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The Wildlife Department has long been dedicated to the discovery of what makes our fish and wildlife populations thrive. Sometimes that discovery starts with a search of the state to find where the animals are living, and sometimes the search leads to more questions. As we prepare to enter a new decade of wildlife study, we checked in with the Wildlife Department’s Wildlife Diversity staff for their insights into research and surveys that have wrapped up in the past 10 years.

To Everything a Season

One of the first wildlife projects completed in this decade was also the first of its kind. In 2010, surveyors with the Oklahoma Biological Survey wrapped up the Oklahoma Winter Bird Atlas, the first statewide winter-season bird distribution atlas in the nation! More than 550 2-mile square blocks were surveyed across the state that generated information about 183 wintering bird species.

Winter Bird Atlas Survey Blocks

“Most bird atlases are focused on the breeding season, but Oklahoma has a suite of birds that are only found in the state in winter,” said Mark Howery, biologist with the Wildlife Department. “And surveys of some year-round residents like the brown-headed nuthatch were more successful in the winter than in the breeding season.”

It Takes a Team

Surveys take a lot of time; oftentimes weeks or months in the field are needed to apply different survey methods and test various techniques. With our state’s incredible diversity – both of wildlife and habitat types – the Wildlife Department regularly looks to our community of research partners for help. In 2011, a survey team with the University of Oklahoma completed a five-year study of five Wildlife Management Areas – Packsaddle, Atoka, Cookson, Sandy Sanders and Pushmataha WMAs – and documented 99 species of reptiles and amphibians. The survey not only confirmed expected species, but also documented species that had not yet been reported on the area and recorded substantial range extensions for some species.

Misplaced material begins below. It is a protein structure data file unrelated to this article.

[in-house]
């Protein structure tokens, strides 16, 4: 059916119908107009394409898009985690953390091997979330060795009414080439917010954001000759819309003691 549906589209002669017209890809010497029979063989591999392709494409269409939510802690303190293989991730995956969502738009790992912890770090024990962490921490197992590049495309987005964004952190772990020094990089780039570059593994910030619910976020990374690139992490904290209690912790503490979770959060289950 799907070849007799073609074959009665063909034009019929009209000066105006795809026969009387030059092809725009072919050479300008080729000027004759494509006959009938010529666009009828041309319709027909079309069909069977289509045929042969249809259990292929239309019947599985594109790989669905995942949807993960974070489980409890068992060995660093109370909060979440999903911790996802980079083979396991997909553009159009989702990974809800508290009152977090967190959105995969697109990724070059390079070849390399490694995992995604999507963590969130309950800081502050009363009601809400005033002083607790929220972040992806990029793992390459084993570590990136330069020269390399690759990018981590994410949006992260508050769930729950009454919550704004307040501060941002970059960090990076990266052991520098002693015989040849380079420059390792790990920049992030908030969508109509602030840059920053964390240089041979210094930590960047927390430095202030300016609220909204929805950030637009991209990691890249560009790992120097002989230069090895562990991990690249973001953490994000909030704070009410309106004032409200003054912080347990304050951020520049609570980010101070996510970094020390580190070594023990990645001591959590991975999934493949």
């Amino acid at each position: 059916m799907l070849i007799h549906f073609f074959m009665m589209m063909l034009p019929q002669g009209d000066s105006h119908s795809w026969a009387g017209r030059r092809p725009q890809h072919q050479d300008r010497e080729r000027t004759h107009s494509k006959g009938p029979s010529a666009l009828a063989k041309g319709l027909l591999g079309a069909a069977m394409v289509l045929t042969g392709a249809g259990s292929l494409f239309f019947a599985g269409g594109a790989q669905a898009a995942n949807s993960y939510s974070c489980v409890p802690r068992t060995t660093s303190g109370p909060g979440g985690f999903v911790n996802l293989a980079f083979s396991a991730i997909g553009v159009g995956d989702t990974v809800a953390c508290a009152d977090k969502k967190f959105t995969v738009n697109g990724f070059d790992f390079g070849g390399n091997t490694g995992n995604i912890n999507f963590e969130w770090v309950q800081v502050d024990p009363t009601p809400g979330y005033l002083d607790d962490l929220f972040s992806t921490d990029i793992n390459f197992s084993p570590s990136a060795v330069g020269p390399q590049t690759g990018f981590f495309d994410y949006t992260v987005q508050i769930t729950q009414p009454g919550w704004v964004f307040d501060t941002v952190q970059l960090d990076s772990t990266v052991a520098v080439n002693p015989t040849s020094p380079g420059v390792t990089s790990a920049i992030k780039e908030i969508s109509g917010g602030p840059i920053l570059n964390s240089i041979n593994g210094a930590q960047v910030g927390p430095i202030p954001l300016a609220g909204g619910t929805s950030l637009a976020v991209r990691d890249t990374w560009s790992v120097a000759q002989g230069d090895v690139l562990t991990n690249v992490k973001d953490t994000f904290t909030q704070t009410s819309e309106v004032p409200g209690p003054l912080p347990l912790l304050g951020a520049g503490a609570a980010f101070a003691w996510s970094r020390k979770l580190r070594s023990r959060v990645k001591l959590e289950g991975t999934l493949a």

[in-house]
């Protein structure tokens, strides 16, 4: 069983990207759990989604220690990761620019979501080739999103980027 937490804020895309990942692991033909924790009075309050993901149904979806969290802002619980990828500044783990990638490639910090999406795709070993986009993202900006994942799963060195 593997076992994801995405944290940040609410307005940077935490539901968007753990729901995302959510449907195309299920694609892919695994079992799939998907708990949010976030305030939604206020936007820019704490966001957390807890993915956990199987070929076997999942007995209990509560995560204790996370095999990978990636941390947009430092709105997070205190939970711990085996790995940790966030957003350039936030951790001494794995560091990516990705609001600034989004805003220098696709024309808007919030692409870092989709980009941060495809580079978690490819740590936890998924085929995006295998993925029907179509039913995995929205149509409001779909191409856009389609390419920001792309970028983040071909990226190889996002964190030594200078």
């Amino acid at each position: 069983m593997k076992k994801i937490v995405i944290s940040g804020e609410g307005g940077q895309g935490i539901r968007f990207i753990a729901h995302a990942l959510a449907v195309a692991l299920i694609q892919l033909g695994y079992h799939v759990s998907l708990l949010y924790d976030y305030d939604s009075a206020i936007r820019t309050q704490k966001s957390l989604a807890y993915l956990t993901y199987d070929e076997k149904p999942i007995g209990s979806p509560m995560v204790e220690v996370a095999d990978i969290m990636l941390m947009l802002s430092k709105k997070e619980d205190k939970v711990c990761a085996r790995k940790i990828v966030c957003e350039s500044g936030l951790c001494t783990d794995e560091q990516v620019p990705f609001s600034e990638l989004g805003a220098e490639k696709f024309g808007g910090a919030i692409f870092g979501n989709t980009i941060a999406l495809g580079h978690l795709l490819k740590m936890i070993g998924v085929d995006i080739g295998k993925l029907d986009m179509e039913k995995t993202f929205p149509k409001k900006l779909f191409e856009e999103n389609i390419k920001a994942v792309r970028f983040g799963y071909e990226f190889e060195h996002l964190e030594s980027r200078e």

Texas Horned Lizard, photo by Wade Free

“Many of our state’s reptiles and amphibians are secretive or only active during short windows of time. So it requires a lot of effort at the right time to really understand their distribution or abundance,” said Matt Fullerton, biologist with the Wildlife Department. “Partnering with dedicated survey teams is the only way we can gather this much data about so many species across such a large geographic area.” 

This project was funded in part by ODWC’s State Wildlife Grants Program Grant T-35-P-1 and the University of Oklahoma.

Uncovering the Unexpected

A study initially focused on invasive Asian carp in the Kiamichi River didn’t reveal many bighead or silver carp, but did uncover an unexpectedly large population of native blue suckers. In 2013, researchers with Oklahoma State University followed-up on the find with a study of the suckers, a species of greatest conservation need, which answered a lot of questions about the fish’s population and demographics.

Blue Sucker, photo by Olaf Nelson NANF
Olaf Nelson/NANF